It didn't get much press this last week -- what with the economy collapsing in the midst of a presidential election -- but on Thursday President Bush signed the ADA Amendments Act (ADAA) into law. The legislation will take effect on January 1, 2009 and will significantly broaden the federal definition of the "disabilities" that require accommodation under the ADA.
The new legislation preserves the traditional verbal formula that a covered disability is one which "substantially limits one or more major life activities." However, Congress has now expressly changed the meaning of these words to expand the number of employees who will be covered by the ADA. For example:
- The term "disability" shall henceforth be interpreted broadly in favor of finding coverage under the Act.
- A covered disability now includes any condition that "materially restricts" (rather than "substantially limits") a major life activity. There is no telling what this new term is intended to means except that it is intended to be broader than the prior definition.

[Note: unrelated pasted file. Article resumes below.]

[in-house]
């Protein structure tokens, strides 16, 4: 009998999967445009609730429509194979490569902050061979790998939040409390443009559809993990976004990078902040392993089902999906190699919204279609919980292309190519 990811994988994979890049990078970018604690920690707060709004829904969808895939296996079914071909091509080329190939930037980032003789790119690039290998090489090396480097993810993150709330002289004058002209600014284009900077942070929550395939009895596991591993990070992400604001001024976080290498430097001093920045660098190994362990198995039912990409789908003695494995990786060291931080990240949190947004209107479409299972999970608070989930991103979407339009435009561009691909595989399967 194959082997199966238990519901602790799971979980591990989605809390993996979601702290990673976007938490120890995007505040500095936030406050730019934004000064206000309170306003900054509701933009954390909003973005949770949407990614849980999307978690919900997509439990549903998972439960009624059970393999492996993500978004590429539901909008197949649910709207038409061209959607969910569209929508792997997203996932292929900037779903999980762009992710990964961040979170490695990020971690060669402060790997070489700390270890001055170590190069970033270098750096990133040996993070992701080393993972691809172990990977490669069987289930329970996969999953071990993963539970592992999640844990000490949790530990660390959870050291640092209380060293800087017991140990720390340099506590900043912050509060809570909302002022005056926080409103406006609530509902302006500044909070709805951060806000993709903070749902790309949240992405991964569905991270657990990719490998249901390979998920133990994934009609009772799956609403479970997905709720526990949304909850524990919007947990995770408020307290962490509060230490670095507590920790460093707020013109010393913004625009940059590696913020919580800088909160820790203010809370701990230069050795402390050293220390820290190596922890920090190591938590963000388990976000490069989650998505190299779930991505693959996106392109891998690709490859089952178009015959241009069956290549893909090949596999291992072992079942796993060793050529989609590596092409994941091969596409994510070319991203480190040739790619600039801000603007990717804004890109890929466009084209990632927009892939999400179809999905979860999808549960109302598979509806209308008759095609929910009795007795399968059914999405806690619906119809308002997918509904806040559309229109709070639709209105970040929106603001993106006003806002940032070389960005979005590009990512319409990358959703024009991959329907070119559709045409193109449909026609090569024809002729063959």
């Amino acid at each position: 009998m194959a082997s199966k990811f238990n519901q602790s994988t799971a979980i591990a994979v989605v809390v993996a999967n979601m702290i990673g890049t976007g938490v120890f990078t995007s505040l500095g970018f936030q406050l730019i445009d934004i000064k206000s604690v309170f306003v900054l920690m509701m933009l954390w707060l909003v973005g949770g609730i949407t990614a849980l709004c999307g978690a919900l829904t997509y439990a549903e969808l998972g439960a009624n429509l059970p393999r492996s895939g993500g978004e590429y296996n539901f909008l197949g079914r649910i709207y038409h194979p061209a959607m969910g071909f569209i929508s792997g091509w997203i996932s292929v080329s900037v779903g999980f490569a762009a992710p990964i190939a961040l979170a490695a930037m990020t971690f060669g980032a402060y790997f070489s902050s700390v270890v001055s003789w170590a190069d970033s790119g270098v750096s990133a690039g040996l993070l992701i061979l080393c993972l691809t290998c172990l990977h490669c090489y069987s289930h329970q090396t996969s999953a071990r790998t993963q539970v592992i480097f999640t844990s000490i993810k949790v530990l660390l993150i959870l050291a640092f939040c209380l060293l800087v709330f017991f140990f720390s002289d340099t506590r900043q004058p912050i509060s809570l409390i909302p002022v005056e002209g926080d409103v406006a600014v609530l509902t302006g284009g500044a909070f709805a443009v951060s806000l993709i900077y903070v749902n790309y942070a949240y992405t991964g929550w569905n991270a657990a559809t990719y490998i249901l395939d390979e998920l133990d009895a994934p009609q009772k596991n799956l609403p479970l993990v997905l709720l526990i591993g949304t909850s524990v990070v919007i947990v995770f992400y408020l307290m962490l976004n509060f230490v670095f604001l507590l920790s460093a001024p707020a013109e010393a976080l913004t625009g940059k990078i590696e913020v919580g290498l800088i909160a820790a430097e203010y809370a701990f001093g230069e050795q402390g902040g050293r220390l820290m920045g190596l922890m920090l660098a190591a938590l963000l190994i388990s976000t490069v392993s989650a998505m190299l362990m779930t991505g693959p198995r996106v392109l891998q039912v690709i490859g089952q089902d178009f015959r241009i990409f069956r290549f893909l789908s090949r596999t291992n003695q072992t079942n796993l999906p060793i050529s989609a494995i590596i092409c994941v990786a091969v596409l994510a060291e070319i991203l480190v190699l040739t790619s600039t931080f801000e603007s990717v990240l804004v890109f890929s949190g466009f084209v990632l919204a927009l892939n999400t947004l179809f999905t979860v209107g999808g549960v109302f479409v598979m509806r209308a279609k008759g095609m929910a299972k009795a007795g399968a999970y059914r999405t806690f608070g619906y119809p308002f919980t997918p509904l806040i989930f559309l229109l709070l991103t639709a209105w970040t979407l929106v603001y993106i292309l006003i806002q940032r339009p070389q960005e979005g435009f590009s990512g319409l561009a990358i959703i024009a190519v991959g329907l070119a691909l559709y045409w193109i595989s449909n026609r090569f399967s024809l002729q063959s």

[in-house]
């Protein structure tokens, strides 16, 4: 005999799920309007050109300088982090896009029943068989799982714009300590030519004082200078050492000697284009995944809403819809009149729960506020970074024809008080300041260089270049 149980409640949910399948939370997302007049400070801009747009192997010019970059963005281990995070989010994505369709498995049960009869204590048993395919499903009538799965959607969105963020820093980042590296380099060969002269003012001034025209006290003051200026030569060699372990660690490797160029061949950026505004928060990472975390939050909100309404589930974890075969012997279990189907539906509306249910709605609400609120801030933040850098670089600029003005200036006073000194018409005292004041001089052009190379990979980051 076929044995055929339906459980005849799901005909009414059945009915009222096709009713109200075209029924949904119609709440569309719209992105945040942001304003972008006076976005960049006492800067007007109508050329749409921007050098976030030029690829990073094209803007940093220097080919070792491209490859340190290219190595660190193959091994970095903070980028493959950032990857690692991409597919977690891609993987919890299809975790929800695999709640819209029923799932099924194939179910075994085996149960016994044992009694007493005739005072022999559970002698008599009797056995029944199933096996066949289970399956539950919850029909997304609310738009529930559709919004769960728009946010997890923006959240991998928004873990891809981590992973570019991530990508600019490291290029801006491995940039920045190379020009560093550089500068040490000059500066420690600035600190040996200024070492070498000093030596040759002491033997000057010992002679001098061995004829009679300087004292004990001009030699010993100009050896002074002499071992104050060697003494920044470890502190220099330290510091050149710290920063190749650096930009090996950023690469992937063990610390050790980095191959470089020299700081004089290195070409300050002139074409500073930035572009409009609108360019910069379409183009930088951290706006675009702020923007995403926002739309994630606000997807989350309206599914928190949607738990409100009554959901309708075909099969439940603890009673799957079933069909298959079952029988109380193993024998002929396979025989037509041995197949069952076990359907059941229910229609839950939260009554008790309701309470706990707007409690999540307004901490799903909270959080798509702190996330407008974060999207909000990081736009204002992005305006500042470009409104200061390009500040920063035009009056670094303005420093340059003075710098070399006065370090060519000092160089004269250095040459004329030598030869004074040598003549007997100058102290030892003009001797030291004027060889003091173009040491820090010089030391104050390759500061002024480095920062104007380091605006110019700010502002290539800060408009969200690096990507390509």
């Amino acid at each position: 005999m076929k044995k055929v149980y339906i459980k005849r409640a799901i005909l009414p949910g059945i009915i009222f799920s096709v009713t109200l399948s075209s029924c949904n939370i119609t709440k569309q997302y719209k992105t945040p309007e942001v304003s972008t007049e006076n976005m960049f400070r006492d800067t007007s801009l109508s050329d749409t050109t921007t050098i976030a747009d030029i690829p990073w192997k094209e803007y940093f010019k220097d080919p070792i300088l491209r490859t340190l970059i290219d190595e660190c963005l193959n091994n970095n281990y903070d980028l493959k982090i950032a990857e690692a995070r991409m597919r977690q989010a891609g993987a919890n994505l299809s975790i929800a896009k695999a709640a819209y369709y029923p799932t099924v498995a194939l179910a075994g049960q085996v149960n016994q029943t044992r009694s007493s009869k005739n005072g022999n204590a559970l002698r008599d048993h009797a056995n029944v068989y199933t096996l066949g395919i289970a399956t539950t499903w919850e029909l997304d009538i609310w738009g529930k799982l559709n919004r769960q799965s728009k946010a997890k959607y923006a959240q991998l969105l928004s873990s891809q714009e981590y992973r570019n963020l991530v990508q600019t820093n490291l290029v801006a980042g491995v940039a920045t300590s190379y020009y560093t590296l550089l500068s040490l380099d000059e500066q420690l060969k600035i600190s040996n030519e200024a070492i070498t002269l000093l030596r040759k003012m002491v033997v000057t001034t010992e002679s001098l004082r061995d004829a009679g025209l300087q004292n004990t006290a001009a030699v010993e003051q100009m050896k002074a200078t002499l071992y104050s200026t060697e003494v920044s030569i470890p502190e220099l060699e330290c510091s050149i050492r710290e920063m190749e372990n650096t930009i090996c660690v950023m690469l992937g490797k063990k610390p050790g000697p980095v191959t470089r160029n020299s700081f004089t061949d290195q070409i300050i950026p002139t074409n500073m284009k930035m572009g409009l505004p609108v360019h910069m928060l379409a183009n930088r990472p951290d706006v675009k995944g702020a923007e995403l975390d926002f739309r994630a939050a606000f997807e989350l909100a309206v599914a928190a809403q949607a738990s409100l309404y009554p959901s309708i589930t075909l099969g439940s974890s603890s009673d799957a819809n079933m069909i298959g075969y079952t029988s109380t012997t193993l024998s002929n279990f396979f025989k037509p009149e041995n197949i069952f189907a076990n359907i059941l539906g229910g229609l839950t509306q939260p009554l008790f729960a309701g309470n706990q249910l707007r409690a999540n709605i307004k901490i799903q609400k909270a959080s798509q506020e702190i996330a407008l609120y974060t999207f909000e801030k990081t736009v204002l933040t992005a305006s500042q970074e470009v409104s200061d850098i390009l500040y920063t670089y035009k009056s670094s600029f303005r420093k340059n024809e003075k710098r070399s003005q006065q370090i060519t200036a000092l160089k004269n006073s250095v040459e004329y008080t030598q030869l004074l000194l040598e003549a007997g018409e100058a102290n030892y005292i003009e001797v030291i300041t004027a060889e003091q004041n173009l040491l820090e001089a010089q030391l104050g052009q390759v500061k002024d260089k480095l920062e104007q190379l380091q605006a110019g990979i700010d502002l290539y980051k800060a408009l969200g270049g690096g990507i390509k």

- An employees is now covered under the ADA whether or not he has a covered disability, so long as the employer "perceives" that he has an "impairment" that has an expected duration of more than six months.
- The employee's condition shall now be judged in its unmitigated state -- i.e., without regard to the effects of any corrective measures such as medications that would control the symptoms.
The main purpose of the legislation is to overturn a number of pro-employer Supreme Court decisions, including Sutton v. United Airlines, Inc., 527 U.S. 471 (1999), and Toyota Motor Manufacturing, Kentucky, Inc. v. Williams, 534 U.S. 184 (2002).
Interestingly, the effect of these amendments will be to essentially conform the ADA to the already broadened disability protections of the California Fair Employment and Housing Act (FEHA).